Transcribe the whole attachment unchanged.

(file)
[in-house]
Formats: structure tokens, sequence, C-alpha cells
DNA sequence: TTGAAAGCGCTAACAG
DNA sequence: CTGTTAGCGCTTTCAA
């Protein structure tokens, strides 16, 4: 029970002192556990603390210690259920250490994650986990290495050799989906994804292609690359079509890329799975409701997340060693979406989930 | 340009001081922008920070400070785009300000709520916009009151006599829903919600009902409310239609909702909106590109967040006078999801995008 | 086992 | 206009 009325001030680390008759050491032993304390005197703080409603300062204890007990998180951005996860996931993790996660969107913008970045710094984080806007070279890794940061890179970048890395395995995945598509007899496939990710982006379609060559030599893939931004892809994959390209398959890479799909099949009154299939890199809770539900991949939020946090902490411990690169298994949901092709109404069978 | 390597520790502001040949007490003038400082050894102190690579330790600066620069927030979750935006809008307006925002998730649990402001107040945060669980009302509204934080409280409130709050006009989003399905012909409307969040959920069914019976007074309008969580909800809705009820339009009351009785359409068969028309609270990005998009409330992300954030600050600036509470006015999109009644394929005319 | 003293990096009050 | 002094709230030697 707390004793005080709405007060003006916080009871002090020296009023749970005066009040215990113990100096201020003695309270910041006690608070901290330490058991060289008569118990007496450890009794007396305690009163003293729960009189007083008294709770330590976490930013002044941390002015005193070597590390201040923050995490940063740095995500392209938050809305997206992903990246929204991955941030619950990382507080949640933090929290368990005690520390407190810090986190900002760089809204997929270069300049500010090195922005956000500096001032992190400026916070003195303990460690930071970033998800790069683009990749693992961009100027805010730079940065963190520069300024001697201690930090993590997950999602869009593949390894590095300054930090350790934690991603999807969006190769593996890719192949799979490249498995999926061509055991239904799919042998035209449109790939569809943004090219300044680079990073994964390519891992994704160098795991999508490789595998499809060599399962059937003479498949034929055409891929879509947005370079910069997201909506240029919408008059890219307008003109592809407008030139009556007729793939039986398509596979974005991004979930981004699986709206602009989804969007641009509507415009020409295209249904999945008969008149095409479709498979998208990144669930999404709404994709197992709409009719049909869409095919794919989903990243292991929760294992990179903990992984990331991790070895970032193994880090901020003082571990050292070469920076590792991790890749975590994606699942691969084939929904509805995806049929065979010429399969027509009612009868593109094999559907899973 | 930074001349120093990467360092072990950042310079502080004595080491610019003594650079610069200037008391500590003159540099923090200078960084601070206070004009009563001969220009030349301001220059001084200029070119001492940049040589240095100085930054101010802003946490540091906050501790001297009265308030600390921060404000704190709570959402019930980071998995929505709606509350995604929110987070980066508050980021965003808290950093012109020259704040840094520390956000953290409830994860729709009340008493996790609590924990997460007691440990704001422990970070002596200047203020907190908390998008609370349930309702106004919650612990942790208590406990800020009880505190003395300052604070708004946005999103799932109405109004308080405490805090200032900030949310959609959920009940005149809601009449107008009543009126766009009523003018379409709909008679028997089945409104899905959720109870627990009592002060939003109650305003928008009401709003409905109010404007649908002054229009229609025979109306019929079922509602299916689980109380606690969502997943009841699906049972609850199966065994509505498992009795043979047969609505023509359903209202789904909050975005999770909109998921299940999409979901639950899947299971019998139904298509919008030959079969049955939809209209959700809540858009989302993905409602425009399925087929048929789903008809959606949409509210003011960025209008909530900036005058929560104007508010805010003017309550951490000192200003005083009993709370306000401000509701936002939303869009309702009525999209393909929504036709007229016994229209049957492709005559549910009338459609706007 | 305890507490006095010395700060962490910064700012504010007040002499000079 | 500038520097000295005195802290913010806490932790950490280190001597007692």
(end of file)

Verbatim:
[in-house]
Formats: structure tokens, sequence, C-alpha cells
DNA sequence: TTGAAAGCGCTAACAG
DNA sequence: CTGTTAGCGCTTTCAA
């Protein structure tokens, strides 16, 4: 029970002192556990603390210690259920250490994650986990290495050799989906994804292609690359079509890329799975409701997340060693979406989930 | 340009001081922008920070400070785009300000709520916009009151006599829903919600009902409310239609909702909106590109967040006078999801995008 | 086992 | 206009 009325001030680390008759050491032993304390005197703080409603300062204890007990998180951005996860996931993790996660969107913008970045710094984080806007070279890794940061890179970048890395395995995945598509007899496939990710982006379609060559030599893939931004892809994959390209398959890479799909099949009154299939890199809770539900991949939020946090902490411990690169298994949901092709109404069978 | 390597520790502001040949007490003038400082050894102190690579330790600066620069927030979750935006809008307006925002998730649990402001107040945060669980009302509204934080409280409130709050006009989003399905012909409307969040959920069914019976007074309008969580909800809705009820339009009351009785359409068969028309609270990005998009409330992300954030600050600036509470006015999109009644394929005319 | 003293990096009050 | 002094709230030697 707390004793005080709405007060003006916080009871002090020296009023749970005066009040215990113990100096201020003695309270910041006690608070901290330490058991060289008569118990007496450890009794007396305690009163003293729960009189007083008294709770330590976490930013002044941390002015005193070597590390201040923050995490940063740095995500392209938050809305997206992903990246929204991955941030619950990382507080949640933090929290368990005690520390407190810090986190900002760089809204997929270069300049500010090195922005956000500096001032992190400026916070003195303990460690930071970033998800790069683009990749693992961009100027805010730079940065963190520069300024001697201690930090993590997950999602869009593949390894590095300054930090350790934690991603999807969006190769593996890719192949799979490249498995999926061509055991239904799919042998035209449109790939569809943004090219300044680079990073994964390519891992994704160098795991999508490789595998499809060599399962059937003479498949034929055409891929879509947005370079910069997201909506240029919408008059890219307008003109592809407008030139009556007729793939039986398509596979974005991004979930981004699986709206602009989804969007641009509507415009020409295209249904999945008969008149095409479709498979998208990144669930999404709404994709197992709409009719049909869409095919794919989903990243292991929760294992990179903990992984990331991790070895970032193994880090901020003082571990050292070469920076590792991790890749975590994606699942691969084939929904509805995806049929065979010429399969027509009612009868593109094999559907899973 | 930074001349120093990467360092072990950042310079502080004595080491610019003594650079610069200037008391500590003159540099923090200078960084601070206070004009009563001969220009030349301001220059001084200029070119001492940049040589240095100085930054101010802003946490540091906050501790001297009265308030600390921060404000704190709570959402019930980071998995929505709606509350995604929110987070980066508050980021965003808290950093012109020259704040840094520390956000953290409830994860729709009340008493996790609590924990997460007691440990704001422990970070002596200047203020907190908390998008609370349930309702106004919650612990942790208590406990800020009880505190003395300052604070708004946005999103799932109405109004308080405490805090200032900030949310959609959920009940005149809601009449107008009543009126766009009523003018379409709909008679028997089945409104899905959720109870627990009592002060939003109650305003928008009401709003409905109010404007649908002054229009229609025979109306019929079922509602299916689980109380606690969502997943009841699906049972609850199966065994509505498992009795043979047969609505023509359903209202789904909050975005999770909109998921299940999409979901639950899947299971019998139904298509919008030959079969049955939809209209959700809540858009989302993905409602425009399925087929048929789903008809959606949409509210003011960025209008909530900036005058929560104007508010805010003017309550951490000192200003005083009993709370306000401000509701936002939303869009309702009525999209393909929504036709007229016994229209049957492709005559549910009338459609706007 | 305890507490006095010395700060962490910064700012504010007040002499000079 | 500038520097000295005195802290913010806490932790950490280190001597007692």